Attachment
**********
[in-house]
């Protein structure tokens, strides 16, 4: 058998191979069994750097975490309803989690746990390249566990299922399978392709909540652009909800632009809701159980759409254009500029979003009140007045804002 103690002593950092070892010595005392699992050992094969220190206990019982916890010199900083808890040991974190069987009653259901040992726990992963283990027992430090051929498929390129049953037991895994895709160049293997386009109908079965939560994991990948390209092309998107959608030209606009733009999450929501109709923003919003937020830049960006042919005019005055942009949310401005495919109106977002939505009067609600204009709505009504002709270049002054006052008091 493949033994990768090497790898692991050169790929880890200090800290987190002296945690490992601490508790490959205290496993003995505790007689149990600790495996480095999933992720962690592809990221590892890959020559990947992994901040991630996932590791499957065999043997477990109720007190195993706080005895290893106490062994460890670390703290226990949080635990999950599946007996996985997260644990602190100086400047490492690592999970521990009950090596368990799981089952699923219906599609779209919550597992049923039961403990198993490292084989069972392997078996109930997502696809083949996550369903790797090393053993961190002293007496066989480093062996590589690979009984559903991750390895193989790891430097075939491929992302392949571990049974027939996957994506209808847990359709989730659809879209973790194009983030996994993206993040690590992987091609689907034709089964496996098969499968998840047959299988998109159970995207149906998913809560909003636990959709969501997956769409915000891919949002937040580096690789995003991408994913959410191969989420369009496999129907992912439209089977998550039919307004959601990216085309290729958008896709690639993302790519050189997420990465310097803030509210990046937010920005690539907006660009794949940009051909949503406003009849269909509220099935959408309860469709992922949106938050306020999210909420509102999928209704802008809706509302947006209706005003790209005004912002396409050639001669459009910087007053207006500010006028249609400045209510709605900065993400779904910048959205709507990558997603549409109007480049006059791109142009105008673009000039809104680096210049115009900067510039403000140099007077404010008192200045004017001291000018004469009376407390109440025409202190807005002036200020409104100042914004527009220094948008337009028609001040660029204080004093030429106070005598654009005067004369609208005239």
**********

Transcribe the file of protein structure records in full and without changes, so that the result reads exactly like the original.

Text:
[in-house]
């Protein structure tokens, strides 16, 4: 058998191979069994750097975490309803989690746990390249566990299922399978392709909540652009909800632009809701159980759409254009500029979003009140007045804002 103690002593950092070892010595005392699992050992094969220190206990019982916890010199900083808890040991974190069987009653259901040992726990992963283990027992430090051929498929390129049953037991895994895709160049293997386009109908079965939560994991990948390209092309998107959608030209606009733009999450929501109709923003919003937020830049960006042919005019005055942009949310401005495919109106977002939505009067609600204009709505009504002709270049002054006052008091 493949033994990768090497790898692991050169790929880890200090800290987190002296945690490992601490508790490959205290496993003995505790007689149990600790495996480095999933992720962690592809990221590892890959020559990947992994901040991630996932590791499957065999043997477990109720007190195993706080005895290893106490062994460890670390703290226990949080635990999950599946007996996985997260644990602190100086400047490492690592999970521990009950090596368990799981089952699923219906599609779209919550597992049923039961403990198993490292084989069972392997078996109930997502696809083949996550369903790797090393053993961190002293007496066989480093062996590589690979009984559903991750390895193989790891430097075939491929992302392949571990049974027939996957994506209808847990359709989730659809879209973790194009983030996994993206993040690590992987091609689907034709089964496996098969499968998840047959299988998109159970995207149906998913809560909003636990959709969501997956769409915000891919949002937040580096690789995003991408994913959410191969989420369009496999129907992912439209089977998550039919307004959601990216085309290729958008896709690639993302790519050189997420990465310097803030509210990046937010920005690539907006660009794949940009051909949503406003009849269909509220099935959408309860469709992922949106938050306020999210909420509102999928209704802008809706509302947006209706005003790209005004912002396409050639001669459009910087007053207006500010006028249609400045209510709605900065993400779904910048959205709507990558997603549409109007480049006059791109142009105008673009000039809104680096210049115009900067510039403000140099007077404010008192200045004017001291000018004469009376407390109440025409202190807005002036200020409104100042914004527009220094948008337009028609001040660029204080004093030429106070005598654009005067004369609208005239």